• Deploying layered protections to your IT and OT infrastructures, including multiple perimeters, logical isolation and boundary-control devices. In addition, every organization must deploy a variety of controls—technical, administrative, physical—to enforce cyber policy and defenses. Maximizing visibility into all computing environments using sophisticated monitoring, inspection and data analytics is key to detecting and remediating attacks. Employ a policy of “least privilege,” where individuals have access only to the information resources needed to accomplish assigned tasks. For an added layer of protection, implement multi-factor authentication — employ a “something you have” (biometric) and “something you know” (password) policy.
• Developing your defenses based on the principle that your systems will be (or already are)compromised. When one starts from the premise that a breach is inevitable, it changes the decision matrix regarding next steps. The question becomes not just how to prevent a breach, but how to lessen attackers’ abilities to exploit the information they have accessed and how to recover from the breach.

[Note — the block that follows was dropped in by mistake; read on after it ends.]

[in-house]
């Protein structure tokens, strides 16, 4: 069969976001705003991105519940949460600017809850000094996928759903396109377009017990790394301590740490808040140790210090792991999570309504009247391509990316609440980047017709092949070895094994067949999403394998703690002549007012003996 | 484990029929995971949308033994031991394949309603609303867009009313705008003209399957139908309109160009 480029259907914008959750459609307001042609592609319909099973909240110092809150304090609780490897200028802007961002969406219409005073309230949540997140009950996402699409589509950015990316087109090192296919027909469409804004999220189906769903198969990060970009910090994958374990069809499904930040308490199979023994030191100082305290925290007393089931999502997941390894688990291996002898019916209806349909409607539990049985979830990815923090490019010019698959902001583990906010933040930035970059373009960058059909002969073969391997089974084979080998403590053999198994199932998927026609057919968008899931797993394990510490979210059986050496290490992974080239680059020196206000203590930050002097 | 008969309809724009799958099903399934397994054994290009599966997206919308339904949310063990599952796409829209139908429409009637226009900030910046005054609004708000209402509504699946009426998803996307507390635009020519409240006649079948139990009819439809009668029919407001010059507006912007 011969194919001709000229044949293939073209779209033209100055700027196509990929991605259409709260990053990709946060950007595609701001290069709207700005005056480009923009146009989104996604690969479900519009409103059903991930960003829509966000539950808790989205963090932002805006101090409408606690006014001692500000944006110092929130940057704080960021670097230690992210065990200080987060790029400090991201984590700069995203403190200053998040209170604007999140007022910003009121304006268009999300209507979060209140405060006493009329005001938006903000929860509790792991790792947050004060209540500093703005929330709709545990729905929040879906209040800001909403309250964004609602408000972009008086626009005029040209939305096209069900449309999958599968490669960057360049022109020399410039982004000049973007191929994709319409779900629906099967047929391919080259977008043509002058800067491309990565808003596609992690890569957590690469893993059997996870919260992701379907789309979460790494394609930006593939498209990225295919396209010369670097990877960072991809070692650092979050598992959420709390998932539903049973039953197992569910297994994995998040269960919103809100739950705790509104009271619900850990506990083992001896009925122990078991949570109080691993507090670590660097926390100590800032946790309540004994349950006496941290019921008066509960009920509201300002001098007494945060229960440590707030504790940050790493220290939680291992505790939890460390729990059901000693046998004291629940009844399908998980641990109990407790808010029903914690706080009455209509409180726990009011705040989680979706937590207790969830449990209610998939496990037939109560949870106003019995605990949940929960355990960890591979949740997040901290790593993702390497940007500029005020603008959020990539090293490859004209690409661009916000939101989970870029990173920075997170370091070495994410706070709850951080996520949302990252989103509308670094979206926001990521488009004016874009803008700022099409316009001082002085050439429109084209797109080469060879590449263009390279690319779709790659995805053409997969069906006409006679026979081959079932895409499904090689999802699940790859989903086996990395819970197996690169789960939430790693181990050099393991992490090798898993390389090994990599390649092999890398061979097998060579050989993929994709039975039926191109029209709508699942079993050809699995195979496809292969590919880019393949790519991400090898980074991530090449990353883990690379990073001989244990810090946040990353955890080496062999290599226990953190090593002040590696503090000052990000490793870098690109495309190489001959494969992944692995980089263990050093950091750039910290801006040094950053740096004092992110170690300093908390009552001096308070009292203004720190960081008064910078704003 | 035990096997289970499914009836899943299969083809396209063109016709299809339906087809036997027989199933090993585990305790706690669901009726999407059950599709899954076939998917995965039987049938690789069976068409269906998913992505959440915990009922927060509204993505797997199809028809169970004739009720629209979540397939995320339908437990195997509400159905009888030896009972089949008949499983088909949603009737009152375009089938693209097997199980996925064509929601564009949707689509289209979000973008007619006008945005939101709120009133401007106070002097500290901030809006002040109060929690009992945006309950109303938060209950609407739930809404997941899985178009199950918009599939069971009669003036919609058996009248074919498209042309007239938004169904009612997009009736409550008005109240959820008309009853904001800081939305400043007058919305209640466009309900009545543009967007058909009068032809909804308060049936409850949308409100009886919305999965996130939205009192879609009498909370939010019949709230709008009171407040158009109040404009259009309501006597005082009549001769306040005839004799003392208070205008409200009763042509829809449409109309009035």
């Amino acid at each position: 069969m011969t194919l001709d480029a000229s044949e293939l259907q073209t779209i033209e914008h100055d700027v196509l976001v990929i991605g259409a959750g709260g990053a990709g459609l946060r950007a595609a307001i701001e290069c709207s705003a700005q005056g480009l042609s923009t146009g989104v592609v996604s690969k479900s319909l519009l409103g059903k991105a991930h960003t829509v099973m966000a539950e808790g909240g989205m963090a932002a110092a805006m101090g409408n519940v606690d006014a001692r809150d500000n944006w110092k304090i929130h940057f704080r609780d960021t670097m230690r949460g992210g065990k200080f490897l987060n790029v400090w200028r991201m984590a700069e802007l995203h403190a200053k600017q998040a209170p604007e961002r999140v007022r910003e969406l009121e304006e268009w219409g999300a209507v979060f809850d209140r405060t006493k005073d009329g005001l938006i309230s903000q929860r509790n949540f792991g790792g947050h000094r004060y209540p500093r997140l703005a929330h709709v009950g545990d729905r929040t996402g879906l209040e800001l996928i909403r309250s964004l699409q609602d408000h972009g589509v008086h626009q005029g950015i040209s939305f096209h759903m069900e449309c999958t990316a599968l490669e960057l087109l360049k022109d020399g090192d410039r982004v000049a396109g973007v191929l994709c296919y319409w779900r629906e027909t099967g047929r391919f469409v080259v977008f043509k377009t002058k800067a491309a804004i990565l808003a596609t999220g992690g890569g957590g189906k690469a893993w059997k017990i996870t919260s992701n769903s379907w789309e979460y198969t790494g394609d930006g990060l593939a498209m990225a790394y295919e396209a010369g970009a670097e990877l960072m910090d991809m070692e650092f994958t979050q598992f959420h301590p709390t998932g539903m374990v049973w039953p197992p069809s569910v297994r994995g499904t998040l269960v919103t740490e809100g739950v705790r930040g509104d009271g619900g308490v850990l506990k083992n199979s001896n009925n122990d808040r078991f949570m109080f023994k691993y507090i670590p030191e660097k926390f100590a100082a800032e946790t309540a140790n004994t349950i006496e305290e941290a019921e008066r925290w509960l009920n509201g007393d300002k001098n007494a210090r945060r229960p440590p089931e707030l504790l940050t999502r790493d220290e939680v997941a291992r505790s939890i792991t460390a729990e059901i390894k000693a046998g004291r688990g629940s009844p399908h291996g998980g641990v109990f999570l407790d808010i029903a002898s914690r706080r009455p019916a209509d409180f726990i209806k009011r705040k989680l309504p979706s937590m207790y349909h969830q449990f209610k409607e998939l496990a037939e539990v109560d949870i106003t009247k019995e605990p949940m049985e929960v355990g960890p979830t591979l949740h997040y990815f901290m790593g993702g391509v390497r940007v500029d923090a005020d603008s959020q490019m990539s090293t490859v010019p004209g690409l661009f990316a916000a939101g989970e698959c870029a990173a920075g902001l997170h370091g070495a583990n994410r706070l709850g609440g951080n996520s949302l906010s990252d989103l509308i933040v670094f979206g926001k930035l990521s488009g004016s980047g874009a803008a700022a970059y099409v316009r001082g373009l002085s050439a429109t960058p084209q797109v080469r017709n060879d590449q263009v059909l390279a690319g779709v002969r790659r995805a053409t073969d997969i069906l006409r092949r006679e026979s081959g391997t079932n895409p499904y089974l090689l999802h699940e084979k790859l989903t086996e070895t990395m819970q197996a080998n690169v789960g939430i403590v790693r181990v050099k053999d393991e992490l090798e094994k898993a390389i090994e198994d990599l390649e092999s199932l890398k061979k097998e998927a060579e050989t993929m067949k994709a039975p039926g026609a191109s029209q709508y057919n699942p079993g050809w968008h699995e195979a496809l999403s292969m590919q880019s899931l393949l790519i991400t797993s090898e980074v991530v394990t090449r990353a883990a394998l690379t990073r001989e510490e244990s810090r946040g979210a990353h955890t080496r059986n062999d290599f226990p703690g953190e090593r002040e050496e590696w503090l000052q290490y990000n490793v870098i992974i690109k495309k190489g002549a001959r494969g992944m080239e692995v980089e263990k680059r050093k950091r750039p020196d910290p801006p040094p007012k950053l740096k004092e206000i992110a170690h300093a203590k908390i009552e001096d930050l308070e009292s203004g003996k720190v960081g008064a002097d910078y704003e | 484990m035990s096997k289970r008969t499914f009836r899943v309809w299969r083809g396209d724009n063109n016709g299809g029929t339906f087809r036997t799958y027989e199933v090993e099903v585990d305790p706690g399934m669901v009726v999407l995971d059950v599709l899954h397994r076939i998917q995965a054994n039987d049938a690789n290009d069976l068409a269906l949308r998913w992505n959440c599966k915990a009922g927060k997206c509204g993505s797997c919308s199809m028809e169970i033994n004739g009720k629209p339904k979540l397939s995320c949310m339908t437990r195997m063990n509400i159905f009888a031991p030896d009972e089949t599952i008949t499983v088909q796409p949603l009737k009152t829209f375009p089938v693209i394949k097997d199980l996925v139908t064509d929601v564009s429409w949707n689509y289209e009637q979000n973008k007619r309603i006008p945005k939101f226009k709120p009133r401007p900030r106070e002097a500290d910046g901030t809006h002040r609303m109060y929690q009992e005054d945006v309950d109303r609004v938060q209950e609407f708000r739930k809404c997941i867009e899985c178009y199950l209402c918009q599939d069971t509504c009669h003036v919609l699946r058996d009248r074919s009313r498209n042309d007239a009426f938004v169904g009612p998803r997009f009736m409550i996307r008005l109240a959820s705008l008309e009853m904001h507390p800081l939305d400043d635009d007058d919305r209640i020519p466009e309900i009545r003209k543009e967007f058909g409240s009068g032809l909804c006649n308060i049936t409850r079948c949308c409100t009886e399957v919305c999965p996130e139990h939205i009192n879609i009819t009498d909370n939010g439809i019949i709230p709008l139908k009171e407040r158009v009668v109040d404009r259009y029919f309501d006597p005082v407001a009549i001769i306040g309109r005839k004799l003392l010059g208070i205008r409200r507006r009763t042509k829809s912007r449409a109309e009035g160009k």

The threat is real, and the adversary is continually evolving, driven by varying motivations. They are outpacing us. They have the credentials to emulate our employees. They have a database of known vulnerabilities to exploit. They don’t play by any rules.
For now, that’s OK, because that’s how it is. But there is room for optimism—vulnerabilities can be patched, and credentials can be better protected by employing multi-factor authentication. We, the CIOs, will continue to forge relationships, collaborate and invest in the protection and defense of our organizations.
The explosion of technology and the ease of entry for adversaries guarantee that the cyberthreat space will continue to be a challenge for many years. By implementing some basic principles, a CIO will be able to guide their company through the increasing reliance on technology, the explosion of OT and the globalization of trade.